They say the bands/music you love in your early teenage years are the ones that you never forget. Holding onto them forever as they have a special place in your heart and very recently it’s a statement that I have found out to be more than true especially for me and the bands I loved in my early teens.
As I’ve got older, my music taste has broadened and I listen to a variety of different artists and genres on a daily basis which I’m sure is the same for anyone else reading this over the age of 20. When I was in my teens if you would have asked me to name my favourite band I could have done that easily, chronologically it went Busted, McFly, Nirvana, blink-182, Green Day, Fall Out Boy and then I went through a bit of an Avenged Sevenfold phase.
But now if you asked me that same question I’d name at least 10 acts and all from a different cross section of music. I think it’s something partly to do with the amount of music available to us these days via the internet and partly to do with, what I mentioned earlier, that as my age creeps up, I’m becoming more open to other genres that I would never have listened to before. Years ago, I would never have listened to dance music, writing it off as repetitive chart fodder but now after digging further into the genre it’s one of my favourite styles of music.
This progression is all well and good but those bands I loved still have the biggest hold over me. The bands I mentioned above were acts I constantly listened too; I had their albums on repeat for hours [I did go through a phase of only listening to blink albums on repeat for over 6 months], I watched all their YouTube videos, watched and read all their interviews and bought any magazines they were featured in cutting out interviews and pictures to keep forever. I’m sure you all have your band/artist that you did the same with in you teenage years too, whether an emo band, pop star or country music icon.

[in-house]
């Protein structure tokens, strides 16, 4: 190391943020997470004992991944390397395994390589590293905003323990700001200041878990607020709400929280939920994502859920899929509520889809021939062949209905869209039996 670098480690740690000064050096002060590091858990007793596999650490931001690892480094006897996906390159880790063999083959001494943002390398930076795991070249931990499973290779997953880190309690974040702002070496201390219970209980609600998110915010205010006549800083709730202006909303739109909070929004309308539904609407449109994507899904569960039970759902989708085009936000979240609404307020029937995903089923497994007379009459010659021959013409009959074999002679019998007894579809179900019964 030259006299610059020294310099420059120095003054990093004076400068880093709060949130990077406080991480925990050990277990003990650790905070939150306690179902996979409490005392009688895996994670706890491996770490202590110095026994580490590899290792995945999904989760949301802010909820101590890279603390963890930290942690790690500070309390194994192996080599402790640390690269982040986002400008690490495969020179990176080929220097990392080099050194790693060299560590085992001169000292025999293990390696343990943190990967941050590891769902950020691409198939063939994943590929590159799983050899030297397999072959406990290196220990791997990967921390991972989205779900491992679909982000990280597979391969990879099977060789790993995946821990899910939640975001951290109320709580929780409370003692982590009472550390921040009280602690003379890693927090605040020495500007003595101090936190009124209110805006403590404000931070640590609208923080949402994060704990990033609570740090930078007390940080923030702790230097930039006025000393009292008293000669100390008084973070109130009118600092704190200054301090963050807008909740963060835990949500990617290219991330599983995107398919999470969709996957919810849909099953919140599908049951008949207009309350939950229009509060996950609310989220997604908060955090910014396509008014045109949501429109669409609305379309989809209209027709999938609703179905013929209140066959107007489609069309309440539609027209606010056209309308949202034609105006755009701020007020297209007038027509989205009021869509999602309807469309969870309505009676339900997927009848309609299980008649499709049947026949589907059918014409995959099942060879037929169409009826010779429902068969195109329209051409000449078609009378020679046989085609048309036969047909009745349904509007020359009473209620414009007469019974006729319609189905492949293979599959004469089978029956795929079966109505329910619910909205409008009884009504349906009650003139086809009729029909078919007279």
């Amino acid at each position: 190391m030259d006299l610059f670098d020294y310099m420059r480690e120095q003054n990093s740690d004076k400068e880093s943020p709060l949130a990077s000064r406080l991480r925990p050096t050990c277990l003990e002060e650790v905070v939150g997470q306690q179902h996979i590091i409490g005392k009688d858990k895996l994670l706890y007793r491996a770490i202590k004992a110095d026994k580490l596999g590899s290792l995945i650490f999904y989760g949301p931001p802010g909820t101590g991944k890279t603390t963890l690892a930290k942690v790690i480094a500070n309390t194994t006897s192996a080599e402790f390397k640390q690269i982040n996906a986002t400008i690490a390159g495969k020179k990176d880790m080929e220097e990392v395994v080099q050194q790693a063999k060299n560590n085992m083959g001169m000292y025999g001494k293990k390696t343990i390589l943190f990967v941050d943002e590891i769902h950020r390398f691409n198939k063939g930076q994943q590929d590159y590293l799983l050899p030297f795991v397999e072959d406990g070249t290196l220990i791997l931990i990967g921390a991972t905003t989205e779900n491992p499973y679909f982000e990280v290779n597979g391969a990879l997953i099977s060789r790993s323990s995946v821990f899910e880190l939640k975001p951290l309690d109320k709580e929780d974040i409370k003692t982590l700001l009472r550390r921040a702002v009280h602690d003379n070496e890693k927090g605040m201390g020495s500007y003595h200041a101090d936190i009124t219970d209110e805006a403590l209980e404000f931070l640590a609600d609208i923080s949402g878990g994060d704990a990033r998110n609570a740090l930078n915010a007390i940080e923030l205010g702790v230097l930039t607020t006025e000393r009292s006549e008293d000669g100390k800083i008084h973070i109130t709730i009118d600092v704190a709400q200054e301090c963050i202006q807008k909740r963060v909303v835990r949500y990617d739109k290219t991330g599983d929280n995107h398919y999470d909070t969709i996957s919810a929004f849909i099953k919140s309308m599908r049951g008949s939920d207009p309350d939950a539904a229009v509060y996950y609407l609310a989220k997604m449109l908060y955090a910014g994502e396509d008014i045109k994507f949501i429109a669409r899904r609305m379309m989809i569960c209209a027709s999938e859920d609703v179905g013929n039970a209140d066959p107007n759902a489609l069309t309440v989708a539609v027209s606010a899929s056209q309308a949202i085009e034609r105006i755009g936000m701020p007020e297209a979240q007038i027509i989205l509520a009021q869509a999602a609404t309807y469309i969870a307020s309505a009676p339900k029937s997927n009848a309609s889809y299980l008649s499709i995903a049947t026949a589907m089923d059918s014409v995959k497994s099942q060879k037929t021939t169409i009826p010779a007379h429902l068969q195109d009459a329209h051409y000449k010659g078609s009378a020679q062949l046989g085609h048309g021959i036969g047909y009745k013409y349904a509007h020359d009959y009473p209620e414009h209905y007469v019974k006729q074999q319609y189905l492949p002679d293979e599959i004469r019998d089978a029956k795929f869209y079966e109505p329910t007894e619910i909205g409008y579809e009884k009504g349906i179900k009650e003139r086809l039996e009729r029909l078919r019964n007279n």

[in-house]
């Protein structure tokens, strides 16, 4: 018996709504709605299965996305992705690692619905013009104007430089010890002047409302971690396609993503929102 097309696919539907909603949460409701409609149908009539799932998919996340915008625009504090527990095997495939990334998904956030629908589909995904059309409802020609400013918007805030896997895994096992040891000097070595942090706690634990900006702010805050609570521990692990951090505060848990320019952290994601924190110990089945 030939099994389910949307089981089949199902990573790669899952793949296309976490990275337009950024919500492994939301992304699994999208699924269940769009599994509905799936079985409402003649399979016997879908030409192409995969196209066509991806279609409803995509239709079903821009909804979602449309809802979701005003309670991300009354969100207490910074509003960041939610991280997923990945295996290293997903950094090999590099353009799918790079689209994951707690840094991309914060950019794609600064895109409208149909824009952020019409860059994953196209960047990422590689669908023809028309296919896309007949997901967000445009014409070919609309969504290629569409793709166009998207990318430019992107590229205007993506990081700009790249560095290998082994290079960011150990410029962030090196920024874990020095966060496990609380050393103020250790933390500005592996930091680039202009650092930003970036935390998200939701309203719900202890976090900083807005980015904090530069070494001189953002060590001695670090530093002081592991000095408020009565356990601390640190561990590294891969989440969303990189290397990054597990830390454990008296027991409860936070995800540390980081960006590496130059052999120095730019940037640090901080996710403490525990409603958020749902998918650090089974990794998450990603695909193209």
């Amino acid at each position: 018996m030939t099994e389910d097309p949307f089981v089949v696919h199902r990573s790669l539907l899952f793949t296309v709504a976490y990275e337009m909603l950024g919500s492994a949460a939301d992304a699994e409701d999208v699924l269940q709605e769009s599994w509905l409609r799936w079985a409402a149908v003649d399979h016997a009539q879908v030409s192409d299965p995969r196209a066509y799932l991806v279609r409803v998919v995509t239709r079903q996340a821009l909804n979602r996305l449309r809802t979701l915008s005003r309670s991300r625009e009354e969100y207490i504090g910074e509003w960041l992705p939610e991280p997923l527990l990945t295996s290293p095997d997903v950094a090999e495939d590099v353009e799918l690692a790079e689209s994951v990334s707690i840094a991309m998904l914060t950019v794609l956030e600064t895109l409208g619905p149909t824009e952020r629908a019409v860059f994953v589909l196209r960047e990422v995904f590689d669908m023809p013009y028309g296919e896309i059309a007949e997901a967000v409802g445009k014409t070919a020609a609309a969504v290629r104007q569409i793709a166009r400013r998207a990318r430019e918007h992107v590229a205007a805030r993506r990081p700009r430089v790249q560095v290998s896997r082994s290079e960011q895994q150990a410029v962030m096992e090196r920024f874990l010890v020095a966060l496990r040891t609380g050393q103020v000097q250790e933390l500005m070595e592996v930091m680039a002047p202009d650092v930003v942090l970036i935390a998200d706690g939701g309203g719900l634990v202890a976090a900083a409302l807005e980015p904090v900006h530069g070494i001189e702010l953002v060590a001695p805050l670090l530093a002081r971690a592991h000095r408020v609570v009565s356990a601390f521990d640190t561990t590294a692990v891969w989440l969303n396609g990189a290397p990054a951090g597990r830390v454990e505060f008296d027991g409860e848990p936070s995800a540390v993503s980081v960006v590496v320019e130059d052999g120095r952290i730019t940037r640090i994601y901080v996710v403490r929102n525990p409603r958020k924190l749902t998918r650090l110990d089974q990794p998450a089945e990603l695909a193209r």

I thought all that was over when hit my twenties, that I’d outgrown those bands and that they were pretty much well and truly behind me. That was until I saw Green Day last year for the first time, an experience that blew my mind, bringing back so many memories and good times in my life and reminding me just how much those songs mean to me.
Then there was Fall Out Boy who I saw a couple of months ago. I’ve loved them for 8 years and I thought I’d not enjoy the show now as much as I would have aged 16, I was wrong. I experienced such a huge amount of excitement that only certain bands can provoke. Throughout the show I was fixated on the four guys from Chicago in front of me and after me and my friend dissected every single part of the show from beginning to end. I wasn’t a big fan of latest album, ‘Save Rock and Roll’ when it came out but hearing the songs live and seeing where the band are now compared to where they came from when they burst onto the scene years ago, it made me love the new album and my love for Fall Out Boy that I thought I’d long since suppressed was back with a vengeance.
That same feeling occurred just a couple of weeks ago too when I saw McBusted, being right in front of the stage so close to the very first bands I ever loved saw my inner 12 year old finally fulfilling her wish to sing Busted songs twice as loud back to that stage and I’m not going to lie it really was one of the best nights of my life.
Whether you want to relive your younger self on purpose or by the happy accident of finally catching one of your favourite bands live, it’s nice to know that music really does to take a massive place in our hearts, making up a big part of who we once were and who we are now. The music I loved, the excitement listening to it brings, the slight obsessions and the youthful feeling of turning back time to previous part of my life is something I will gladly hold on to for a very long time and thanks to the power of music that is something I can do.
Now go and dig out the album your 13 year old self loved, listen to it and see just how long it takes you to regress back to that excited obsessive you once were.